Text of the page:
probably regard it as too exact and formal to be constantly
persisted in, in seasons of the utmost safety, as well as in
times of danger. I will not decide either way, but will content
myself with observing that I never yet saw or heard of a place
where a traveler had so much trouble given him at his landing as
here. The only use of which, as all such matters begin and end
in form only, is to put it into the power of low and mean fellows
to be either rudely officious or grossly corrupt, as they shall
see occasion to prefer the gratification of their pride or of
their avarice.

Of this kind, likewise, is that power which is lodged with other
officers here, of taking away every grain of snuff and every leaf
of tobacco brought hither from other countries, though only for
the temporary use of the person during his residence here. This
is executed with great insolence, and, as it is in the hands of
the dregs of the people, very scandalously; for, under pretense
of searching for tobacco and snuff, they are sure to steal
whatever they can find, insomuch that when they came on board our
sailors addressed us in the Covent-garden language: "Pray,
gentlemen and ladies, take care of your swords and watches."
Indeed, I never yet saw anything equal to the contempt
and hatred which our honest tars every moment expressed
for these Portuguese officers.

At Bellisle lies buried Catharine of Arragon, widow of prince
Arthur, eldest son of our Henry VII, afterwards married to, and
divorced from Henry VIII. Close by the church where her remains
are deposited is a large convent of Geronymites, one of the most
beautiful piles of building in all Portugal.

In the evening, at twelve, our ship, having received previous
visits from all the necessary parties, took the advantage of
the tide, and having sailed up to Lisbon cast anchor there, in a
calm and moonshiny night, which made the passage incredibly
pleasant to the women, who remained three hours enjoying it,
whilst I was left to the cooler transports of enjoying their
pleasures at second-hand; and yet, cooler as they may be, whoever
is totally ignorant of such sensation is, at the same time, void
of all ideas of friendship.

Wednesday.--Lisbon, before which we now lay at anchor, is said to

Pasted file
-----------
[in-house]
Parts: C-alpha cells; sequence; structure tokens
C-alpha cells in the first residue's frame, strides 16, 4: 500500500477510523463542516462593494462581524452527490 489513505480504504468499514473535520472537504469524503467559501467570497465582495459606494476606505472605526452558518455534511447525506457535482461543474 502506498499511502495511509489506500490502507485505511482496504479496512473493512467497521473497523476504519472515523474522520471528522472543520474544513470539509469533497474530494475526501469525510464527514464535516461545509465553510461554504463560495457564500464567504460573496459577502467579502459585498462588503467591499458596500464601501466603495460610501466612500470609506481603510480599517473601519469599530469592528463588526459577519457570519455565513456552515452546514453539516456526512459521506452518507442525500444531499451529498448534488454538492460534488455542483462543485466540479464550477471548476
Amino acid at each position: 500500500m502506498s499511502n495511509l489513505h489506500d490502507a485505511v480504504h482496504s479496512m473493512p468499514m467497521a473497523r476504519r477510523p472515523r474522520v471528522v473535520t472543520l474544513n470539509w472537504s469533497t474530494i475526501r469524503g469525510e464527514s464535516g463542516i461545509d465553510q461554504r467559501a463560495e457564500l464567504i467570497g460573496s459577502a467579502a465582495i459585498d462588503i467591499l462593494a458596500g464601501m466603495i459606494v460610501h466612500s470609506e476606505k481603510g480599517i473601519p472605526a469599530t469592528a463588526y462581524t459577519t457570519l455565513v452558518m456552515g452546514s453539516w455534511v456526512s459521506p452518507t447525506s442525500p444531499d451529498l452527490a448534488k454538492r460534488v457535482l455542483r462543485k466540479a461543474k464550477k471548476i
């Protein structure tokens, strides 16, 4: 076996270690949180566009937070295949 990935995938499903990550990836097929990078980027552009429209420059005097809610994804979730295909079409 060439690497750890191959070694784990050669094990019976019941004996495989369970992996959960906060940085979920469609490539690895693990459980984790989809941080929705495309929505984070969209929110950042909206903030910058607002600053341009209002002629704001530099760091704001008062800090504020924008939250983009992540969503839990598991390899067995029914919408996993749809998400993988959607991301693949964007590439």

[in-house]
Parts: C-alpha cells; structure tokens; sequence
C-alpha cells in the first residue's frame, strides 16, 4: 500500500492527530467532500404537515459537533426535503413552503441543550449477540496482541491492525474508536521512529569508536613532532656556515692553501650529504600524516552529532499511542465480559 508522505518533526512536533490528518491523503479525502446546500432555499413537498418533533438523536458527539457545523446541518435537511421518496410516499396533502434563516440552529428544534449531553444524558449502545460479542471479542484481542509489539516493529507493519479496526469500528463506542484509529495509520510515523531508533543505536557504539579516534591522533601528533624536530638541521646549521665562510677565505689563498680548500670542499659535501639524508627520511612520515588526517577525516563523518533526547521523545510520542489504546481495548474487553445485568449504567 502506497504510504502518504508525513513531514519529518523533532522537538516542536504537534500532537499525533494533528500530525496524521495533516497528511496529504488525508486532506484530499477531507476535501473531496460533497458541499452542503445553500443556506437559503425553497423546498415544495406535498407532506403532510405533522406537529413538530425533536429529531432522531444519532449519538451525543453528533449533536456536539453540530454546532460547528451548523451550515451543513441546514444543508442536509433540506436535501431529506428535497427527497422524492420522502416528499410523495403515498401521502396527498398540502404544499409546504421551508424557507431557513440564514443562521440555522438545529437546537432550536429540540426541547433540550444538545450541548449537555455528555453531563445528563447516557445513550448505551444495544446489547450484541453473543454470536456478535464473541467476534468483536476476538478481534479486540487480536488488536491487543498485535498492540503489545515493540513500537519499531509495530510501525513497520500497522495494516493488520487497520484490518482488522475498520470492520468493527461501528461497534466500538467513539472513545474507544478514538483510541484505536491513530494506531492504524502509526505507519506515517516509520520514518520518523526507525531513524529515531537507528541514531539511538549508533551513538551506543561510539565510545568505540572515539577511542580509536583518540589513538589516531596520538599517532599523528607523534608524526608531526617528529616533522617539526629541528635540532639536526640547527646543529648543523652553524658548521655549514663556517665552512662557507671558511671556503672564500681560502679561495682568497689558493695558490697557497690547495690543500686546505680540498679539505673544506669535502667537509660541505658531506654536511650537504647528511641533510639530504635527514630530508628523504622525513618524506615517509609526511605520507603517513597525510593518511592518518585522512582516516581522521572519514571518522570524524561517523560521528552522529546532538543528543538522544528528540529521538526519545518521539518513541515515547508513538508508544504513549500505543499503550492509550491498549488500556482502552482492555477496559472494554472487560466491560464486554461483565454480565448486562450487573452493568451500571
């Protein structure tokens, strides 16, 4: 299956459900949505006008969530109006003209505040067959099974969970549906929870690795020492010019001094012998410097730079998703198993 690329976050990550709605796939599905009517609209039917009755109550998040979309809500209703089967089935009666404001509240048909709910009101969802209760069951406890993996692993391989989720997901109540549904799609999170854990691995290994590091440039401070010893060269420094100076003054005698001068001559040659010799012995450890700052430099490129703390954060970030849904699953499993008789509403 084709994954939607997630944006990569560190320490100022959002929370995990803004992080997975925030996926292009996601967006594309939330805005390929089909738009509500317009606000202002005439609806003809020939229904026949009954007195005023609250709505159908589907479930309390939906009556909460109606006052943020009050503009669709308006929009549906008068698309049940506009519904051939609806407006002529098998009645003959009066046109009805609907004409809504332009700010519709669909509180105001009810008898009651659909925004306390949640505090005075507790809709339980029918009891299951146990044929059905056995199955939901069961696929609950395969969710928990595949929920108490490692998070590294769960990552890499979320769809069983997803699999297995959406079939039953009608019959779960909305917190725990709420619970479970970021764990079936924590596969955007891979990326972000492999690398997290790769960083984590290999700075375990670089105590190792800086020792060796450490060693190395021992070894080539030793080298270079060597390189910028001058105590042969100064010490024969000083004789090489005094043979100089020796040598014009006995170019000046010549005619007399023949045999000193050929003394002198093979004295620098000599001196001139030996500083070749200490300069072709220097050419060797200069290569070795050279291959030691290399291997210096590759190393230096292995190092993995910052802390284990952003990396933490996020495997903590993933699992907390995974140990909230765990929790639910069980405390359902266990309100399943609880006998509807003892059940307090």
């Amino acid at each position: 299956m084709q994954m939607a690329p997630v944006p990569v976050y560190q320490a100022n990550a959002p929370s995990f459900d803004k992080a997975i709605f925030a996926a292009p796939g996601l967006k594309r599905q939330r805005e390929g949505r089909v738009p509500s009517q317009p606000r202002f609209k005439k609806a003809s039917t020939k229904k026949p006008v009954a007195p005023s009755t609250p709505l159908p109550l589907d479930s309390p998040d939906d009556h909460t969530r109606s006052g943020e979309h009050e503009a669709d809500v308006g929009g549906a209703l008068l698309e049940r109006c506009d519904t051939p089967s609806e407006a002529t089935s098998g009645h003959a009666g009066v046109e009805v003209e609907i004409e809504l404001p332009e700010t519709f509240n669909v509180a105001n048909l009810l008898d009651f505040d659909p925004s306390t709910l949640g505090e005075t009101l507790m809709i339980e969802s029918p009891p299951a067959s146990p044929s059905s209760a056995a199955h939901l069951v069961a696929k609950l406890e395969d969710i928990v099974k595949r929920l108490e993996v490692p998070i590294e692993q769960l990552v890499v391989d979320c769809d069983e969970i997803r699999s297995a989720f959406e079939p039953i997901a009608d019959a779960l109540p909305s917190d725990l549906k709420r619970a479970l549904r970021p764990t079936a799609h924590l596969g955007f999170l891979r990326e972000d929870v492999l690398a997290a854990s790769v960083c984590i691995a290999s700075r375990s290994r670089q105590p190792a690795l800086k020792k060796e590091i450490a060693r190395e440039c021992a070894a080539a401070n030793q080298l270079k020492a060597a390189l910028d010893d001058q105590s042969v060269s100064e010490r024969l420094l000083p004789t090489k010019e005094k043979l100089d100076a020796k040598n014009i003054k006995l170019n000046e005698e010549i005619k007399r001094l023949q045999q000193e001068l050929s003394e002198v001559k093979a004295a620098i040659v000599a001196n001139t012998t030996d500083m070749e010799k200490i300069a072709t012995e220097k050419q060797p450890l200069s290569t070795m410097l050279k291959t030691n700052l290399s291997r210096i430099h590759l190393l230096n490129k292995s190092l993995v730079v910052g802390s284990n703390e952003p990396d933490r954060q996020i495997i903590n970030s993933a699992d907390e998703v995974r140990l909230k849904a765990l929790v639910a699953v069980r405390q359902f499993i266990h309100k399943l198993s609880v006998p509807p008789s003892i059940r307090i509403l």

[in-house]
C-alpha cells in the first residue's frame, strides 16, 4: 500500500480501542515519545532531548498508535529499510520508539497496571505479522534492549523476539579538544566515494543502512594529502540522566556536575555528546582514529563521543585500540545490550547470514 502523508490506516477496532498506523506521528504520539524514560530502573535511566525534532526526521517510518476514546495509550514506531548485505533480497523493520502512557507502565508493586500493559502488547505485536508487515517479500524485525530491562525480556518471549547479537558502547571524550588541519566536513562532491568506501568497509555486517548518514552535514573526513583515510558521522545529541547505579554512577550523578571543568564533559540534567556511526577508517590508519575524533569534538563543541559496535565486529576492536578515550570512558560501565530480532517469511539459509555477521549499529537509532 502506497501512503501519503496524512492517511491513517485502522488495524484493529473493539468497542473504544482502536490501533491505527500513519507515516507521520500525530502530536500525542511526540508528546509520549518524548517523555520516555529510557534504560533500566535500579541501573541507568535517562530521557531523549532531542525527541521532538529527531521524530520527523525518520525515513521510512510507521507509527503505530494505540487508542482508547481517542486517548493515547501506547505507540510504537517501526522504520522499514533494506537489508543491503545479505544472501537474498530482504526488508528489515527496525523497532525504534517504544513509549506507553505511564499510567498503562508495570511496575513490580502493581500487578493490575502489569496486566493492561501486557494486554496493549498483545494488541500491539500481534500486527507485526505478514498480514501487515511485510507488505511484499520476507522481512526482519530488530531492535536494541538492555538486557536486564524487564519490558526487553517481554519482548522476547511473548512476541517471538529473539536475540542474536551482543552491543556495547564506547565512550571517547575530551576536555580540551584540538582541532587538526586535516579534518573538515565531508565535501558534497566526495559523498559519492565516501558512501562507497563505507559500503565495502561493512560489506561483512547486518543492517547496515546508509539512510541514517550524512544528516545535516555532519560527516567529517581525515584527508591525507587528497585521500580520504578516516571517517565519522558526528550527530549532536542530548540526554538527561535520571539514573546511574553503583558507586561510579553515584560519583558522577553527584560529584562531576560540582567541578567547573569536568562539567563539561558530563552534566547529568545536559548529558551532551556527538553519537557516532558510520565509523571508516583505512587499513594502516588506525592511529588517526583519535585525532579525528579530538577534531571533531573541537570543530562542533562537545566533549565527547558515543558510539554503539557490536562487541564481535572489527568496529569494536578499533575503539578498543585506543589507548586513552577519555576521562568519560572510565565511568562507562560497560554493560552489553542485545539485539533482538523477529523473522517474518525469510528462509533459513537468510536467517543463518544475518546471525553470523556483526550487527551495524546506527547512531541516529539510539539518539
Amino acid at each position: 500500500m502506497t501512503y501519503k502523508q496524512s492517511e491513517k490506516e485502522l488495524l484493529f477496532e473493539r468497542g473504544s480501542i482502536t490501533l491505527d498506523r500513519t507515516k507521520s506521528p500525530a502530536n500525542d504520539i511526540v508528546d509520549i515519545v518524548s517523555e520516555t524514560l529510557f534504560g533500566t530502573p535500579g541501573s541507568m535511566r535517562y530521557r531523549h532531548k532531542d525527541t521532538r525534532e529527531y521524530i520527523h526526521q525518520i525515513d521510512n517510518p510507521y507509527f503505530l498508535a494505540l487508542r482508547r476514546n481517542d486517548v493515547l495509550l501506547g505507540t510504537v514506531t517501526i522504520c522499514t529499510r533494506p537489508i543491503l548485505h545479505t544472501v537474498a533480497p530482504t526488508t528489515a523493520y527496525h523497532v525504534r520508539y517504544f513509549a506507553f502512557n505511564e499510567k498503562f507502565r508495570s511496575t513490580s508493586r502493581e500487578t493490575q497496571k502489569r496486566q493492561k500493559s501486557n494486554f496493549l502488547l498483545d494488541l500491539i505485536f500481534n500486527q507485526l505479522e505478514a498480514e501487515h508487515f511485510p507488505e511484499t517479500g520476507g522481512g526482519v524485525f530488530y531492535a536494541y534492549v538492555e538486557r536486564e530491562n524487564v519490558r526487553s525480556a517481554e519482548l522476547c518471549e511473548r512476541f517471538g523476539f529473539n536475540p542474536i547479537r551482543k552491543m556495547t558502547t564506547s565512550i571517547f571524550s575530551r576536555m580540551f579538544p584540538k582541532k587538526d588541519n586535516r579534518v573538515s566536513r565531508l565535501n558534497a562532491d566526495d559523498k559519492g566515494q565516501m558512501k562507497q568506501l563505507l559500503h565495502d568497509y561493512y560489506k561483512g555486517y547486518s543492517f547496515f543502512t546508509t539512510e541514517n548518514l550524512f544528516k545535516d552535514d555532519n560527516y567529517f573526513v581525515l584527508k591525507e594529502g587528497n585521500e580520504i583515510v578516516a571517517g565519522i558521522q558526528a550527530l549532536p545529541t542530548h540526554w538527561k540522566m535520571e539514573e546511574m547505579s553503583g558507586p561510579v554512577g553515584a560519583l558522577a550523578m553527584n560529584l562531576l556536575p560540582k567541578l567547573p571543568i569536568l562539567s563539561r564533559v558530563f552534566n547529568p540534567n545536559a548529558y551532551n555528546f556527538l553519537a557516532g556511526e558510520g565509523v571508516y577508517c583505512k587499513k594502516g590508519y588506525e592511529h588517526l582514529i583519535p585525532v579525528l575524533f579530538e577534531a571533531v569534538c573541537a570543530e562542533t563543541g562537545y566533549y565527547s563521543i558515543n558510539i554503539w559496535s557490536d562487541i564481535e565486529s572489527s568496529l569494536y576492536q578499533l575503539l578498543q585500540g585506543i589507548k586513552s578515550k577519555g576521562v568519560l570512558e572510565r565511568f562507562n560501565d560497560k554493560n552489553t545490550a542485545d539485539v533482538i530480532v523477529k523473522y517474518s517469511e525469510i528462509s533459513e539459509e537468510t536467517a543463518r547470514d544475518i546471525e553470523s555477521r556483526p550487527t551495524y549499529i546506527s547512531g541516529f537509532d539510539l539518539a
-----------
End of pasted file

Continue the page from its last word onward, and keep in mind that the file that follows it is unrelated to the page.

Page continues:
be built on the same number of hills with old Rome; but these do
not all appear to the water; on the contrary, one sees from
thence one vast high hill and rock, with buildings arising above
one another, and that in so steep and almost perpendicular a
manner, that they all seem to have but one foundation.

As the houses, convents, churches, &c., are large, and all built
with white stone, they look very beautiful at a distance; but as
you approach nearer, and find them to want every kind of
ornament, all idea of beauty vanishes at once. While I was
surveying the prospect of this city, which bears so little
resemblance to any other that I have ever seen, a reflection
occurred to me that, if a man was suddenly to be removed from
Palmyra hither, and should take a view of no other city, in how
glorious a light would the ancient architecture appear to him!
and what desolation and destruction of arts and sciences would he
conclude had happened between the several eras of these cities!

I had now waited full three hours upon deck for the return of my
man, whom I had sent to bespeak a good dinner (a thing which had
been long unknown to me) on shore, and then to bring a Lisbon
chaise with him to the seashore; but it seems the impertinence of
the providore was not yet brought to a conclusion. At three
o'clock, when I was from emptiness, rather faint than hungry, my
man returned, and told me there was a new law lately made that no
passenger should set his foot on shore without a special order
from the providore, and that he himself would have been sent to
prison for disobeying it, had he not been protected as the
servant of the captain. He informed me likewise that the captain
had been very industrious to get this order, but that it was then
the providore's hour of sleep, a time when no man, except the
king himself, durst disturb him.

To avoid prolixity, though in a part of my narrative which may be
more agreeable to my reader than it was to me, the providore,
having at last finished his nap, dispatched this absurd matter of
form, and gave me leave to come, or rather to be carried, on shore.

What it was that gave the first hint of this strange law is not
easy to guess. Possibly, in the infancy of their defection, and
before their government could be well established, they were
willing to guard against the bare possibility of surprise, of the
success of which bare possibility the Trojan horse will remain
for ever on record, as a great and memorable example. Now the
Portuguese have no walls to secure them, and a vessel of two or
three hundred tons will contain a much larger body of troops than
could be concealed in that famous machine, though Virgil tells us
(somewhat hyperbolically, I believe) that it was as big as a

About seven in the evening I got into a chaise on shore, and was
driven through the nastiest city in the world, though at the same
time one of the most populous, to a kind of coffee-house, which
is very pleasantly situated on the brow of a hill, about a mile
from the city, and hath a very fine prospect of the river Tajo
from Lisbon to the sea. Here we regaled ourselves with a good
supper, for which we were as well charged as if the bill had been
made on the Bath-road, between Newbury and London.

And now we could joyfully say,

Egressi optata Troes potiuntur arena.

Therefore, in the words of Horace,

--hie Finis chartaeque viaeque.